WTF Is the Cloud, Anyway?
"Just save it to the cloud!"
You've heard this, probably in the same sentence with some other obnoxious tech buzzwords. Run out of space on your iPhone? Buy some more space in the cloud! Your mom can't figure out how to email you photos from her dog's birthday party? Upload them to the cloud! But, do you actually understand what exactly the cloud is, or how it works? There's no shame -- it's confusing as hell.
To clear things up, here's what you should know.
The cloud is not a physical object
First things first: you cannot reach out and touch "the cloud." That's because it's not a physical object in space, not some gigantic hard drive in the sky, but rather an enormous network of remote servers all around the world that we are all constantly saving and retrieving data to and from via our high-speed internet connections. It represents a fairly fundamental computing concept -- that the sharing of resources ultimately optimizes overall performance. And while most of us have probably only started hearing the term "cloud computing" within the last decade, it was actually coined by Compaq engineers back in the '90s.
It's taken the storage burden off your devices
Back in the day, if you wanted to save documents or photos, you had to save them to your computer's hard drive. That meant going through and pruning your Napster library, high school essays, and digital camera pics every once in a while to free up enough space in order to save something new. Or maybe you'd burn them to a CD or offload the big stuff to an external hard drive. Now, thanks to dramatic improvements in internet speeds, you rarely have to save a thing to your machine. Instead, we stash space-sucking files in the cloud, and seamlessly stream content from it via services like Spotify, Netflix, Dropbox, and Google Drive. Content -- whether it's your favorite TV series, a hot new album, your vacation photos, or that complex spreadsheet you've been putting together for work -- is still physically saved, just on a server somewhere else, ready for you to access it whenever you're online.
Tech companies make billions hosting content in the cloud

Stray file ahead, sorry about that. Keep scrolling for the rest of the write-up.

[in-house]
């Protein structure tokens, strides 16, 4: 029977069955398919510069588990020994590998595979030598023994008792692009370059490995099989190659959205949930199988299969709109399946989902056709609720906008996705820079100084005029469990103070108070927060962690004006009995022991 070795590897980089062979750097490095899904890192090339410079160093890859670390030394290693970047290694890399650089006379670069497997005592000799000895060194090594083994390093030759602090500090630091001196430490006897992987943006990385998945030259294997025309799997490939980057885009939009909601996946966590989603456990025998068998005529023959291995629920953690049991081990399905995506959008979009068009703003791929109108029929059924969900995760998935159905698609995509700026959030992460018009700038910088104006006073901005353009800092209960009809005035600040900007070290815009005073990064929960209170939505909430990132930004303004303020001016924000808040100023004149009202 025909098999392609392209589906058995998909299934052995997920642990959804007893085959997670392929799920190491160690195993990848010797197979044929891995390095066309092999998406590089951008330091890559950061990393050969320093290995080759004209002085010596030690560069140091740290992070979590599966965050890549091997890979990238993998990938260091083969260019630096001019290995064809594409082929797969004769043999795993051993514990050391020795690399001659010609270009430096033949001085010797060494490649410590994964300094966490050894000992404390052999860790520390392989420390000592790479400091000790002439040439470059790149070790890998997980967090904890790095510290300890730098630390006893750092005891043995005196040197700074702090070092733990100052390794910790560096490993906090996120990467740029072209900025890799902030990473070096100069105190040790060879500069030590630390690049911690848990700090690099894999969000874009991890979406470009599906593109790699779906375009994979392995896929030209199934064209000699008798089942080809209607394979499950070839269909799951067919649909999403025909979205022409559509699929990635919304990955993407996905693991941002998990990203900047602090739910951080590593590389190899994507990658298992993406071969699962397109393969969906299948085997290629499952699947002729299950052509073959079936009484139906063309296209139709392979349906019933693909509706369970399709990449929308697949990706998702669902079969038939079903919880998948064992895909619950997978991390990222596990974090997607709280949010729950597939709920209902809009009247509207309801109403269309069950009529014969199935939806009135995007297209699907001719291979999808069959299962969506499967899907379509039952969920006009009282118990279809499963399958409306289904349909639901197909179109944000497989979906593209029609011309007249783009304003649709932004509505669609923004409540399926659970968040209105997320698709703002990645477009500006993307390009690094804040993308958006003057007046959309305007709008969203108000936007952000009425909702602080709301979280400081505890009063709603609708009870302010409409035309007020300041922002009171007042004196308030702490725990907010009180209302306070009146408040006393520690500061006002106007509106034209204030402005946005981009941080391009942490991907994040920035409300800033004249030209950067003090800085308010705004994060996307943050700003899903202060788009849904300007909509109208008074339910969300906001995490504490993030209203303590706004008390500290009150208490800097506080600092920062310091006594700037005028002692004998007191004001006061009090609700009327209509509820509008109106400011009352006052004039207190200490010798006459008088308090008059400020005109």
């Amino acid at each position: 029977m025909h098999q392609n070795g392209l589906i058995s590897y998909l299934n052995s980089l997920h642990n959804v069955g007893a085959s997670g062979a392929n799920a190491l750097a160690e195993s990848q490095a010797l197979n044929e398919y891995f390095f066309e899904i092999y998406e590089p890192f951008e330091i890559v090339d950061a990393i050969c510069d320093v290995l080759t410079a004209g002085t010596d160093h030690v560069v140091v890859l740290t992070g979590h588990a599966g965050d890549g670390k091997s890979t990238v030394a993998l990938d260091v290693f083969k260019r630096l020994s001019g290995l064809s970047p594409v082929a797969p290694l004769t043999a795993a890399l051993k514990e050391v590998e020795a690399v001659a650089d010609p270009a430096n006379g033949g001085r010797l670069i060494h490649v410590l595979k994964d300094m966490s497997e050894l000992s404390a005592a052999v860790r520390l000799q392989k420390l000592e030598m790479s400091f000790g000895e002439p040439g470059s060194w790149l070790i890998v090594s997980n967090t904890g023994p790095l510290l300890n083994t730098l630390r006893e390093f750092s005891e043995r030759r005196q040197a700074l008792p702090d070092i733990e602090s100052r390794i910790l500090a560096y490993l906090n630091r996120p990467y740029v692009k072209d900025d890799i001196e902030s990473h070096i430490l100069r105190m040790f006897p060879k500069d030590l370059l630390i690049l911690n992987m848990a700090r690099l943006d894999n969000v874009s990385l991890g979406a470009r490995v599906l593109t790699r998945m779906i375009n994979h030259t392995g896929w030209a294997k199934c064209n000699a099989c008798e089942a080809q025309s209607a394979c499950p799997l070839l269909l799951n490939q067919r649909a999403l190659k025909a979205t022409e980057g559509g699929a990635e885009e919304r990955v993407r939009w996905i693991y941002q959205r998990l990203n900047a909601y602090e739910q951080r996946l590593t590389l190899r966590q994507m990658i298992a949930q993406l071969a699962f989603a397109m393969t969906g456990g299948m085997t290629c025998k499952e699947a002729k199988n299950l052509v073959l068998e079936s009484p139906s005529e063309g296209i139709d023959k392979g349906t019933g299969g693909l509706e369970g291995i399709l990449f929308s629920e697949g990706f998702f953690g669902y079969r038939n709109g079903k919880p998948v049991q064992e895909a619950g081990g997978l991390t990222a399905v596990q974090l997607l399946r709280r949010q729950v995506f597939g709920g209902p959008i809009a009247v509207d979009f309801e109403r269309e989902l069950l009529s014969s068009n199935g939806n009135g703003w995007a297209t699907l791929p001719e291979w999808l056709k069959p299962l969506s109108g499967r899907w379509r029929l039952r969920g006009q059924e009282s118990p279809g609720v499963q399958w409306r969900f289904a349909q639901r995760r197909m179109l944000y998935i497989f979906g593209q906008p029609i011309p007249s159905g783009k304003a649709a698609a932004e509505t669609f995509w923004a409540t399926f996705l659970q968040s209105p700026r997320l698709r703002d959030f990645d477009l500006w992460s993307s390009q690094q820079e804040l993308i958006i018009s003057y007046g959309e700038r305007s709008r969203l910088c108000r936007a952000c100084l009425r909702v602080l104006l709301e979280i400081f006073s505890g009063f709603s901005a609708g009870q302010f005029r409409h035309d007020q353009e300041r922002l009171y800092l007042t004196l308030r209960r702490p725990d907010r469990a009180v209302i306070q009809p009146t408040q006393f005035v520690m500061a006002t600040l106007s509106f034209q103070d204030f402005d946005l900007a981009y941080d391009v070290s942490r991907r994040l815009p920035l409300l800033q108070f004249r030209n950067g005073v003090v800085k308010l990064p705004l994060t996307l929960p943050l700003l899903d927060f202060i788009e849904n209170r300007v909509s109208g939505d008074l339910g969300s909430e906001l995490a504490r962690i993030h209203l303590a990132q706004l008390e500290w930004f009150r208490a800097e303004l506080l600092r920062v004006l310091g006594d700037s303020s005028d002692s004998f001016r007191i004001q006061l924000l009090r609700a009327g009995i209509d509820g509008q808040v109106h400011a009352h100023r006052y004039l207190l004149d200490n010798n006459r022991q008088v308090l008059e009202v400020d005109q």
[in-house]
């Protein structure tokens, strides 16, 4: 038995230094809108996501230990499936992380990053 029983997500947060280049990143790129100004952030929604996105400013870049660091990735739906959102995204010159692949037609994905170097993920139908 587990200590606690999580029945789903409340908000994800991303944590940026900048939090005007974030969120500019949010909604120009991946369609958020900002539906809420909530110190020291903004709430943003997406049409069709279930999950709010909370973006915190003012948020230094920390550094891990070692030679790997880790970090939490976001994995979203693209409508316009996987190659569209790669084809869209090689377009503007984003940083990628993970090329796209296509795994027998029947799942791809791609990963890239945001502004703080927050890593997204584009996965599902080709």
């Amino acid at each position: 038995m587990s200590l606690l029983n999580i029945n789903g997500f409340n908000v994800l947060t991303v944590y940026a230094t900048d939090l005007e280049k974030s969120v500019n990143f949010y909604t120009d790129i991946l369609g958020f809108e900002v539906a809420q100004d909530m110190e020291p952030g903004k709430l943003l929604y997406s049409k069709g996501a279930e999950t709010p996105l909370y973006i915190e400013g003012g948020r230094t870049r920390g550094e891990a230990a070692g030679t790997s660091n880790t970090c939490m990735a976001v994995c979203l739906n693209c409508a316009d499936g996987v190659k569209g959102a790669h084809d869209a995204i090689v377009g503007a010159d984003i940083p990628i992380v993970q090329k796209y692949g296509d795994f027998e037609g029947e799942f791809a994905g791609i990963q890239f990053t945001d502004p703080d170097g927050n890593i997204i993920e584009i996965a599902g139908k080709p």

Rather than operate their own servers independently, most of the web's most popular apps, services, and sites (including the one you're reading right now) pay to have their traffic and data hosted remotely in the cloud, which is not only more efficient, but also protects against outages and costly downtime. These cloud-hosting services are a huge cash cow for tech giants like Amazon, Microsoft, and Google, all of which have the resources to operate huge networks of data centers filled with servers they can charge third-party customers to use.
To give you an idea of just how massive these ventures are, Amazon's cloud-hosting arm alone is estimated to operate some 2 million servers in secret data centers around the world, and can single-handedly run enormous services such as Netflix's entire streaming operation. So really, your uninterrupted Stranger Things binge on Netflix was only possible thanks to Amazon.
We're rapidly running out of cloud storage space
Although the big cloud storage companies are minting money off of our storage needs (hell, Apple's getting 99 cents a month from most of us who've hit our iCloud quotas), experts warn that we're hurtling toward a reality in which there won't be enough space in the cloud to stash all the data we're creating. Our ability to produce massive amounts of data is far outpacing how quickly we can build the servers to host it -- just think about how much space a single photo taken on a top-notch smartphone camera takes up these days.
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